Fourthly, we need to be bridge builders. We are called by Jesus Christ to be his servants in building bridges to men and women. We are to tear down fences of hatred, injustice, oppression, and hostility. It has seldom been easy to be a bridge builder. We rarely recognize the great prophets as they walk among us. Today you and I can look back and talk about how great Amos, Micah, Hosea, and Jeremiah were, but the people of their day despised or misunderstood them. History will show that Dr. Martin Luther King, Jr., was one of the great prophets of our age. He worked and died to bring justice and righteousness for minority races in our country. The struggle for racial justice still continues.
The denial of any person his or her God-given rights is an affront to God and a denial of the creation and redemption of God. In Christ there is no north or south, east or west, slave or free, male or female, black or white, Jew or Gentile, all are one. After Cain slew his brother Abel, God asked him, “Where is your brother?” Cain responded by asking: “Am I my brother’s keeper?” No, Cain. You and I are not our brother’s keeper, but we are our brother’s brother. We are our brother’s sister. We are sisters and brothers to each other in Jesus Christ.
Let all barriers be broken. We are to be bridge builders, not fence contractors or wall builders. Let us lift up those who are in need and not hold them down. Let us encourage and not discourage. Let us remove the “Keep 0ut” signs and erect signs that say, “Welcome.” What we need is less bullying and more brotherhood. We need less platitudes and more performance. We need less arguments and more action. We need less rhetoric and more righteousness. Let our walk match our talk. Let there be an end to discrimination and the beginning of a greater practice of brotherhood. Let there be an end to bigotry and a greater practice of harmony in the world. Let there be and end to provincialism and a greater practice of freedom. Let there be an end to isolationism and a greater practice of communion. I hoped and prayed that the inauguration of President Obama would usher in a new day of racial harmony and good will among all persons of all races. Unfortunately, that has not happened.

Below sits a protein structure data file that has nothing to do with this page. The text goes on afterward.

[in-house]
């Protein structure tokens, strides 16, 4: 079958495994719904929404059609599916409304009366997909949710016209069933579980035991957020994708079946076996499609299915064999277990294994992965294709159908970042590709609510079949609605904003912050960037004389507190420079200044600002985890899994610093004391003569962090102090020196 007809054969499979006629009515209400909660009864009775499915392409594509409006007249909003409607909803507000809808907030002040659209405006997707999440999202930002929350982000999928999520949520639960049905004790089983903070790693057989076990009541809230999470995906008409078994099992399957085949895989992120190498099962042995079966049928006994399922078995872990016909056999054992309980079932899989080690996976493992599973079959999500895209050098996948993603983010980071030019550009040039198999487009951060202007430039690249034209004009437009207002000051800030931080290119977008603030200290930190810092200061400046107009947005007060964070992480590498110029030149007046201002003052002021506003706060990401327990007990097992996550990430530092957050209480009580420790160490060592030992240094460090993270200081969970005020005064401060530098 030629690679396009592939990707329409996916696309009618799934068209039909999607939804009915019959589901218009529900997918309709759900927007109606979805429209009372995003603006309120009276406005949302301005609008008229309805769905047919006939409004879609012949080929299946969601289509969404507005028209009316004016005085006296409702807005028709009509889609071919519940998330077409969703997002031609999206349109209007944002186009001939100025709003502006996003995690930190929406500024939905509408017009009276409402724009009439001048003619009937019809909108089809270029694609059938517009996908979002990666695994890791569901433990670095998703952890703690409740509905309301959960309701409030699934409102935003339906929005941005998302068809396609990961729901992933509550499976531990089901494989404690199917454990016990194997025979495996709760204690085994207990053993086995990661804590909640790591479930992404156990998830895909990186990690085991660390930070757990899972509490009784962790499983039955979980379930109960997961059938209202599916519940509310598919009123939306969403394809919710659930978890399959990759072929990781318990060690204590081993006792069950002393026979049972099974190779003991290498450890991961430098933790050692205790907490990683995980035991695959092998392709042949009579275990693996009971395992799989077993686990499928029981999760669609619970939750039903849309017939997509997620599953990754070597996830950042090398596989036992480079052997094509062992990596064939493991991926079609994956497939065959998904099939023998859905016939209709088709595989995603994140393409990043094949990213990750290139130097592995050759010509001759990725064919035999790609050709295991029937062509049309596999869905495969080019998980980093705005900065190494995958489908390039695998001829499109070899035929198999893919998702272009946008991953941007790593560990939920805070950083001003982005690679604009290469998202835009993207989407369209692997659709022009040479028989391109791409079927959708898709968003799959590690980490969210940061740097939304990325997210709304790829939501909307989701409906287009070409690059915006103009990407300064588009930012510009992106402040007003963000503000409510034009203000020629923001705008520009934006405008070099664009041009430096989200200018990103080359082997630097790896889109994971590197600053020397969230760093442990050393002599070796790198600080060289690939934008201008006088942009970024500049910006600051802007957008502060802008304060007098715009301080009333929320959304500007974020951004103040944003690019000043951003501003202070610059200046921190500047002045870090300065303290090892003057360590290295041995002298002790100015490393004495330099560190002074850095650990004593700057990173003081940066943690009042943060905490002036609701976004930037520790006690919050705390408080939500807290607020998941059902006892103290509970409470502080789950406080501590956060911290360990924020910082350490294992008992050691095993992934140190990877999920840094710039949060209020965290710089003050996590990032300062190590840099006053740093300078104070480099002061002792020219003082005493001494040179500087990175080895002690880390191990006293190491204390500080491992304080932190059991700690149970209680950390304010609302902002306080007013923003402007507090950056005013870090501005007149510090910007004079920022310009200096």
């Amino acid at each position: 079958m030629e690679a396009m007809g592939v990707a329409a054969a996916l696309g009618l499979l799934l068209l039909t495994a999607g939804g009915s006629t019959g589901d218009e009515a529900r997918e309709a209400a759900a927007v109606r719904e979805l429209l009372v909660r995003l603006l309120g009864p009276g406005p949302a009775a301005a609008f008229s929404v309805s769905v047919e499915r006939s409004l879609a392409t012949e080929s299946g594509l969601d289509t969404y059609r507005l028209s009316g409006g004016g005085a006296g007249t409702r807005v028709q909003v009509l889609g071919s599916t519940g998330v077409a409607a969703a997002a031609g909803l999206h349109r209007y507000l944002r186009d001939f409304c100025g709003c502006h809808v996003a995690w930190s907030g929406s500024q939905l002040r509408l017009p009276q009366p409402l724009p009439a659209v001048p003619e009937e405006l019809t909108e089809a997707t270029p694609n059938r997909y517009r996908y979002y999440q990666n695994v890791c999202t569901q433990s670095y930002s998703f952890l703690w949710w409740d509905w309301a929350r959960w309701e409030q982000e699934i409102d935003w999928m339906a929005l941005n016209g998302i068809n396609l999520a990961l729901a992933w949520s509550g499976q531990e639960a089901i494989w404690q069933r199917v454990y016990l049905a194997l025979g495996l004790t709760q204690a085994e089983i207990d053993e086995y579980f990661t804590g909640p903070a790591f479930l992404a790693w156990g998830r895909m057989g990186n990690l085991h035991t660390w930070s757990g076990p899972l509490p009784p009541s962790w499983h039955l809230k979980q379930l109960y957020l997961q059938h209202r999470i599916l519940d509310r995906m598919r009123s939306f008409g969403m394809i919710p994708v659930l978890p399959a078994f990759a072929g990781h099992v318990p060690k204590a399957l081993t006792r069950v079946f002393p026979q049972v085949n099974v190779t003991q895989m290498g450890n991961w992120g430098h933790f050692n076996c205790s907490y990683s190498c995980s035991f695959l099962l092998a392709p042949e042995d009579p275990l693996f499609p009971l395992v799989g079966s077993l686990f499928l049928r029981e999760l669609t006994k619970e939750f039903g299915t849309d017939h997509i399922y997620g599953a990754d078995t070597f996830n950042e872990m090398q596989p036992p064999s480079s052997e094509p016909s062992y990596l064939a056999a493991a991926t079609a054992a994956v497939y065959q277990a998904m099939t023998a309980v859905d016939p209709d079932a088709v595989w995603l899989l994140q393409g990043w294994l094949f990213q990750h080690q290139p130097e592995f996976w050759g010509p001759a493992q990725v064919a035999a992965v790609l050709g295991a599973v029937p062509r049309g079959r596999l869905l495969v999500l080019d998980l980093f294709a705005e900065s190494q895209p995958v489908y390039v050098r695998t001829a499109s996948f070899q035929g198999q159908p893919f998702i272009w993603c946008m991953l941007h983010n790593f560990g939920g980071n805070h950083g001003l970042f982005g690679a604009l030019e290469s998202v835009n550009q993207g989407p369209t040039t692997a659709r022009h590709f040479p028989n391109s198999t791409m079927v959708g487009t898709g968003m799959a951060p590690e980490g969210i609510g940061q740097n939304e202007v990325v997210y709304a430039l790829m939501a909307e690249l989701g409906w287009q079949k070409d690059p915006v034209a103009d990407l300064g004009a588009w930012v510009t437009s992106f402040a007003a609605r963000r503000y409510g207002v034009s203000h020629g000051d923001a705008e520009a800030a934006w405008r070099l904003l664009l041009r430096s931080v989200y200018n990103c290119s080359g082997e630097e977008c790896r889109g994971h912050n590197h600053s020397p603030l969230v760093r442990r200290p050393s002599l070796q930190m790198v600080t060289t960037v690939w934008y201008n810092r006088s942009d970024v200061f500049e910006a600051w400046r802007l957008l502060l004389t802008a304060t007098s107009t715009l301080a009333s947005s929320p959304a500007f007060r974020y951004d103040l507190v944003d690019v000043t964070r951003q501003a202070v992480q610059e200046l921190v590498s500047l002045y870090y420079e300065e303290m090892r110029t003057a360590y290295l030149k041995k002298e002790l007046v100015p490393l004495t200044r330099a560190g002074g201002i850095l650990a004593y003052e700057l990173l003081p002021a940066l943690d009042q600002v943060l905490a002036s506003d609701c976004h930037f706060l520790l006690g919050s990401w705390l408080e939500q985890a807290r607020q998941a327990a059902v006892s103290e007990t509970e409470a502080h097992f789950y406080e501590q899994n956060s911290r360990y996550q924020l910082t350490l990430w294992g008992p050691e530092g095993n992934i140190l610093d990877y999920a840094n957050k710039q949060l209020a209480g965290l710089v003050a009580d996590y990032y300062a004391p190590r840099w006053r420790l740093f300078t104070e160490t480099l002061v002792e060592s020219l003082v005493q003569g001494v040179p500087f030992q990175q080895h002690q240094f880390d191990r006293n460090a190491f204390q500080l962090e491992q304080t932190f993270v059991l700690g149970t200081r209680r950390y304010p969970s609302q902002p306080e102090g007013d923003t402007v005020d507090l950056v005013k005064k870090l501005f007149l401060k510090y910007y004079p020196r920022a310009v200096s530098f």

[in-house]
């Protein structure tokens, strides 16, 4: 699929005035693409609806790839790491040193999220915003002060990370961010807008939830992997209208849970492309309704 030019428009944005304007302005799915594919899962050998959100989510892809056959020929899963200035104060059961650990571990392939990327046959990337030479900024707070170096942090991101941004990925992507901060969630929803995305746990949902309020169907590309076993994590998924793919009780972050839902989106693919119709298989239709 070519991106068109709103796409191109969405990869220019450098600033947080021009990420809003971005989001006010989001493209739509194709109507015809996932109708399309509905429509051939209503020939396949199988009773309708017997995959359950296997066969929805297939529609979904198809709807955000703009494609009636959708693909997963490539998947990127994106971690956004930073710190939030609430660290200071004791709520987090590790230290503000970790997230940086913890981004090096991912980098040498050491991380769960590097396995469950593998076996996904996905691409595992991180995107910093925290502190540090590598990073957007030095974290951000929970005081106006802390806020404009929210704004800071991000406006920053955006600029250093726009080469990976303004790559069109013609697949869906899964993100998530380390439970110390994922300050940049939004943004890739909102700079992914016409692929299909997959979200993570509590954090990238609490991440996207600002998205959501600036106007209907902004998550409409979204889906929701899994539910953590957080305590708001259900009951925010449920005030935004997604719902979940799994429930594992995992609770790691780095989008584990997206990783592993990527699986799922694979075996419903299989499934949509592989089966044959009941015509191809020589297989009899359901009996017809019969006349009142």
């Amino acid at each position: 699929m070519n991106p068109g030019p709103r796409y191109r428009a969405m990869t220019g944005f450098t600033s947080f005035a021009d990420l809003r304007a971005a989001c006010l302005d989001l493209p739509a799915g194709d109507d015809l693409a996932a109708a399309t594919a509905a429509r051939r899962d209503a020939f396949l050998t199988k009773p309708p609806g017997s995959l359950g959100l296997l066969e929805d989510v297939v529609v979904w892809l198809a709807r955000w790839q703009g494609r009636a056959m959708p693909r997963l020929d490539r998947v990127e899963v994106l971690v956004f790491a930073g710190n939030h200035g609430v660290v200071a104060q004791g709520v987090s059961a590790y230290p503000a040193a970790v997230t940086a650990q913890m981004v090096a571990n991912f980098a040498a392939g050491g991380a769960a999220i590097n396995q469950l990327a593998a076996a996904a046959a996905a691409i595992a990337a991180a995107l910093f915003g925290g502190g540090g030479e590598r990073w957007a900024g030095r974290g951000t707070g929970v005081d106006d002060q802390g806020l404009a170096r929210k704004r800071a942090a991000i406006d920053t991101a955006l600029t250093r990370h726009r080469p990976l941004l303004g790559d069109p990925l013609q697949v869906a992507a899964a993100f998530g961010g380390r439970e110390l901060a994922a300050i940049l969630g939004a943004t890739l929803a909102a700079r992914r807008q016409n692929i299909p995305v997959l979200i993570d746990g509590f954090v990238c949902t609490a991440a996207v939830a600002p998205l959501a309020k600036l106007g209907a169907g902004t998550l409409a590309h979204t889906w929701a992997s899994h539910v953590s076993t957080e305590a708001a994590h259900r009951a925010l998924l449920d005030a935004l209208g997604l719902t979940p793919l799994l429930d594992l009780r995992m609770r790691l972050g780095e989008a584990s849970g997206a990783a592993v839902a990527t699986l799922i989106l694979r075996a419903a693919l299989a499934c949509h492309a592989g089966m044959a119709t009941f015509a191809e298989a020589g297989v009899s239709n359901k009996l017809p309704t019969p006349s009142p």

There is a legend that will not die from postwar Germany. During the Nazi regime in Germany, Hitler gave an infamous edict that had to be read from all church pulpits. The edict declared that no Jew was welcome in any church and had to leave. One day a Nazi officer entered a Christian church and announced that anyone who had Jewish blood on his father’s side must get up and leave. Several on the main floor got up, one in a side balcony, and one from the choir loft rose and left. Then the Nazi soldier instructed those who had Jewish blood on their mother’s side to leave. This time about half a dozen more left. The legend then says that the figure of Jesus Christ the Jew, who was hanging on the cross over the altar, came down and walked out of the church.
Whenever we attempt to bring bigotry, prejudice, and racism into his church, he walks out of it and goes into the world. He came to destroy such barriers not erect them.